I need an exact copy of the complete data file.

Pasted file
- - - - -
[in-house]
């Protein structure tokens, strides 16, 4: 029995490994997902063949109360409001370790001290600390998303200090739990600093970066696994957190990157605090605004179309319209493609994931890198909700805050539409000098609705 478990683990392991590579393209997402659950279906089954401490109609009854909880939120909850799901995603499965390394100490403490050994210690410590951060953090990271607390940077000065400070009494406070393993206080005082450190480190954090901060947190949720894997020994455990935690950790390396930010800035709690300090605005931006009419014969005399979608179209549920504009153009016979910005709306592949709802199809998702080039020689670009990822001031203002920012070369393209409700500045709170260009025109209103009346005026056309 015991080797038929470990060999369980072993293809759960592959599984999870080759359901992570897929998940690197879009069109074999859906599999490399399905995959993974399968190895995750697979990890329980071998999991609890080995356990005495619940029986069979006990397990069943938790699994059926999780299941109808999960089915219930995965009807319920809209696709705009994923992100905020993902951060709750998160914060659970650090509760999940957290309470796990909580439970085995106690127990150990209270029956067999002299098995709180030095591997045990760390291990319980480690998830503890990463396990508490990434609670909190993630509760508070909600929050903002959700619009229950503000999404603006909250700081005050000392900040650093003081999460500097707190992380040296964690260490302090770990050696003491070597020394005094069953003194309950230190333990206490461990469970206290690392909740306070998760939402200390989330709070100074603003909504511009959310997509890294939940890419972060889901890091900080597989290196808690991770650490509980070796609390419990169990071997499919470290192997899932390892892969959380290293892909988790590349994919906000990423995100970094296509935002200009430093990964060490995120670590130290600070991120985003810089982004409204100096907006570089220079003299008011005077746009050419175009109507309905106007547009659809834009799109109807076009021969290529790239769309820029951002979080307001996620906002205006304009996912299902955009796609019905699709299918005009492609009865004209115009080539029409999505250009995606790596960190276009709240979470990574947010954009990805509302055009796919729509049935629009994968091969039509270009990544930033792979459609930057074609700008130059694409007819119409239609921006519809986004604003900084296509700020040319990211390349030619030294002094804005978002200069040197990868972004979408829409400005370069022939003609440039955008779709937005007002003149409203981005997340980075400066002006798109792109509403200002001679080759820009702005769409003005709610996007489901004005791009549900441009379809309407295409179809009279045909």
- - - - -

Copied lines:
[in-house]
């Protein structure tokens, strides 16, 4: 029995490994997902063949109360409001370790001290600390998303200090739990600093970066696994957190990157605090605004179309319209493609994931890198909700805050539409000098609705 478990683990392991590579393209997402659950279906089954401490109609009854909880939120909850799901995603499965390394100490403490050994210690410590951060953090990271607390940077000065400070009494406070393993206080005082450190480190954090901060947190949720894997020994455990935690950790390396930010800035709690300090605005931006009419014969005399979608179209549920504009153009016979910005709306592949709802199809998702080039020689670009990822001031203002920012070369393209409700500045709170260009025109209103009346005026056309 015991080797038929470990060999369980072993293809759960592959599984999870080759359901992570897929998940690197879009069109074999859906599999490399399905995959993974399968190895995750697979990890329980071998999991609890080995356990005495619940029986069979006990397990069943938790699994059926999780299941109808999960089915219930995965009807319920809209696709705009994923992100905020993902951060709750998160914060659970650090509760999940957290309470796990909580439970085995106690127990150990209270029956067999002299098995709180030095591997045990760390291990319980480690998830503890990463396990508490990434609670909190993630509760508070909600929050903002959700619009229950503000999404603006909250700081005050000392900040650093003081999460500097707190992380040296964690260490302090770990050696003491070597020394005094069953003194309950230190333990206490461990469970206290690392909740306070998760939402200390989330709070100074603003909504511009959310997509890294939940890419972060889901890091900080597989290196808690991770650490509980070796609390419990169990071997499919470290192997899932390892892969959380290293892909988790590349994919906000990423995100970094296509935002200009430093990964060490995120670590130290600070991120985003810089982004409204100096907006570089220079003299008011005077746009050419175009109507309905106007547009659809834009799109109807076009021969290529790239769309820029951002979080307001996620906002205006304009996912299902955009796609019905699709299918005009492609009865004209115009080539029409999505250009995606790596960190276009709240979470990574947010954009990805509302055009796919729509049935629009994968091969039509270009990544930033792979459609930057074609700008130059694409007819119409239609921006519809986004604003900084296509700020040319990211390349030619030294002094804005978002200069040197990868972004979408829409400005370069022939003609440039955008779709937005007002003149409203981005997340980075400066002006798109792109509403200002001679080759820009702005769409003005709610996007489901004005791009549900441009379809309407295409179809009279045909």